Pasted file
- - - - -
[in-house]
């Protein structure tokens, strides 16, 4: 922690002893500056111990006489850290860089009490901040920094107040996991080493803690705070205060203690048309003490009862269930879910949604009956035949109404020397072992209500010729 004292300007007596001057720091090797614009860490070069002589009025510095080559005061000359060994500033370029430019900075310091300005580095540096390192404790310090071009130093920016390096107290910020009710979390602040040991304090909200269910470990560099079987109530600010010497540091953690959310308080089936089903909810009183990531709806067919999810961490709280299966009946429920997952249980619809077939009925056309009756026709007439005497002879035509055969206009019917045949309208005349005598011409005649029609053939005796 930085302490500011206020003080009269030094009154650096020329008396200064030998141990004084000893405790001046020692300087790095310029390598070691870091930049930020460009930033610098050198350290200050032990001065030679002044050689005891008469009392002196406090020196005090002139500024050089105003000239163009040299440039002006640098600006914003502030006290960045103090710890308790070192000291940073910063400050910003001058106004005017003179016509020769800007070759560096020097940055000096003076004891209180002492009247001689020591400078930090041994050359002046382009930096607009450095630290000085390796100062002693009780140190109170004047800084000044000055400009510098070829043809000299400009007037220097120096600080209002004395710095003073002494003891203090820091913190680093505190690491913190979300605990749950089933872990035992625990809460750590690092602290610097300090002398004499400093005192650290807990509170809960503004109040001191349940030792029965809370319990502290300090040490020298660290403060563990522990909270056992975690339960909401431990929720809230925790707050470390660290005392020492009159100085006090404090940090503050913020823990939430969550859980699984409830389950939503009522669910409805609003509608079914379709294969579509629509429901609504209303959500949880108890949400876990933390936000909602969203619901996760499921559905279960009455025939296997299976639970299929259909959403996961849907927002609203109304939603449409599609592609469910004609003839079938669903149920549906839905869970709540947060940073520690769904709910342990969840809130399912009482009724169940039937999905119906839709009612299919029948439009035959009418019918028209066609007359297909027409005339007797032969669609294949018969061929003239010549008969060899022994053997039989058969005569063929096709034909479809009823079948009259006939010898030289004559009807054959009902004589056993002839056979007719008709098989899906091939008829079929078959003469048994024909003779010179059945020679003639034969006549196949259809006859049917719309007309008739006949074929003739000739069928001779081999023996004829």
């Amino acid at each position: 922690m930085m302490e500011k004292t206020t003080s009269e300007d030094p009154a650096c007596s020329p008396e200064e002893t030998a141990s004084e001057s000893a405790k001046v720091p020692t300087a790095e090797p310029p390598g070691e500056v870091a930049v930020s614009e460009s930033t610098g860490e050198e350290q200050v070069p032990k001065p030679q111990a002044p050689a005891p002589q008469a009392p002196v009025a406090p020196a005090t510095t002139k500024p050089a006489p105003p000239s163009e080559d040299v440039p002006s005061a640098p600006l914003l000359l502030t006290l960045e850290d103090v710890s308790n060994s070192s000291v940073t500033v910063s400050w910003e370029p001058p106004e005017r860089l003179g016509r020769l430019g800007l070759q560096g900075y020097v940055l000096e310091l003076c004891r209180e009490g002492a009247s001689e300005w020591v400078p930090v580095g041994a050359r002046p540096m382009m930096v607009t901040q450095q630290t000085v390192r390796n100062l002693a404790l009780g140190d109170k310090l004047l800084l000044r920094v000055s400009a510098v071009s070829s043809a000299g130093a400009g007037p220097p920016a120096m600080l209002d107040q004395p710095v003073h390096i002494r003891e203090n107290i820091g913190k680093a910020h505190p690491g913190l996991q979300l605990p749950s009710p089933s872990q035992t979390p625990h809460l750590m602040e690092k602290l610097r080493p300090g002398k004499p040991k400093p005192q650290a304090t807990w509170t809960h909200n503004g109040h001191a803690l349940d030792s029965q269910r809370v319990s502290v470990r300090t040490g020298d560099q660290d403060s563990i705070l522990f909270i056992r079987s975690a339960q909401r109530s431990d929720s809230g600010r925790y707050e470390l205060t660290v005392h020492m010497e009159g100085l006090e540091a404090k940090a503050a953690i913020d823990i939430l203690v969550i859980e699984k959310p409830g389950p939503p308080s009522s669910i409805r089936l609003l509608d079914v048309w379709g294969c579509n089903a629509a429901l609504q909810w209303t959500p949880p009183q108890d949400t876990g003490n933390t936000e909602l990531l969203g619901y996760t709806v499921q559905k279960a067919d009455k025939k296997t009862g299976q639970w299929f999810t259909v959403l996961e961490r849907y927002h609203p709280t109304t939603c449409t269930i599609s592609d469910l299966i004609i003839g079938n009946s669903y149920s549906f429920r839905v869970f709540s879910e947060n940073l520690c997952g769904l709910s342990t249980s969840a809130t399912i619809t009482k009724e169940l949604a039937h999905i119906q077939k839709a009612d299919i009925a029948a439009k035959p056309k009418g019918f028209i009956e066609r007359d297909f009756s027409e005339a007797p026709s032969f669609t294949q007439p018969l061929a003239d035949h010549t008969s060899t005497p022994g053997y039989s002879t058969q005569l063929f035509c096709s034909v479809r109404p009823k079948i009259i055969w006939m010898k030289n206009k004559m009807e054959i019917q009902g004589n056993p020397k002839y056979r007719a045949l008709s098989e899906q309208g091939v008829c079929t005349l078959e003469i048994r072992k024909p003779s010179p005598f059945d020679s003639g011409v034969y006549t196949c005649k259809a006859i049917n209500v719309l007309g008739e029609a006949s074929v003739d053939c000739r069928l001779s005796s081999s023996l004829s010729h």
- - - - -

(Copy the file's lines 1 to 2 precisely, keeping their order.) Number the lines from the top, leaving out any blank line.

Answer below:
[in-house]
């Protein structure tokens, strides 16, 4: 922690002893500056111990006489850290860089009490901040920094107040996991080493803690705070205060203690048309003490009862269930879910949604009956035949109404020397072992209500010729 004292300007007596001057720091090797614009860490070069002589009025510095080559005061000359060994500033370029430019900075310091300005580095540096390192404790310090071009130093920016390096107290910020009710979390602040040991304090909200269910470990560099079987109530600010010497540091953690959310308080089936089903909810009183990531709806067919999810961490709280299966009946429920997952249980619809077939009925056309009756026709007439005497002879035509055969206009019917045949309208005349005598011409005649029609053939005796 930085302490500011206020003080009269030094009154650096020329008396200064030998141990004084000893405790001046020692300087790095310029390598070691870091930049930020460009930033610098050198350290200050032990001065030679002044050689005891008469009392002196406090020196005090002139500024050089105003000239163009040299440039002006640098600006914003502030006290960045103090710890308790070192000291940073910063400050910003001058106004005017003179016509020769800007070759560096020097940055000096003076004891209180002492009247001689020591400078930090041994050359002046382009930096607009450095630290000085390796100062002693009780140190109170004047800084000044000055400009510098070829043809000299400009007037220097120096600080209002004395710095003073002494003891203090820091913190680093505190690491913190979300605990749950089933872990035992625990809460750590690092602290610097300090002398004499400093005192650290807990509170809960503004109040001191349940030792029965809370319990502290300090040490020298660290403060563990522990909270056992975690339960909401431990929720809230925790707050470390660290005392020492009159100085006090404090940090503050913020823990939430969550859980699984409830389950939503009522669910409805609003509608079914379709294969579509629509429901609504209303959500949880108890949400876990933390936000909602969203619901996760499921559905279960009455025939296997299976639970299929259909959403996961849907927002609203109304939603449409599609592609469910004609003839079938669903149920549906839905869970709540947060940073520690769904709910342990969840809130399912009482009724169940039937999905119906839709009612299919029948439009035959009418019918028209066609007359297909027409005339007797032969669609294949018969061929003239010549008969060899022994053997039989058969005569063929096709034909479809009823079948009259006939010898030289004559009807054959009902004589056993002839056979007719008709098989899906091939008829079929078959003469048994024909003779010179059945020679003639034969006549196949259809006859049917719309007309008739006949074929003739000739069928001779081999023996004829």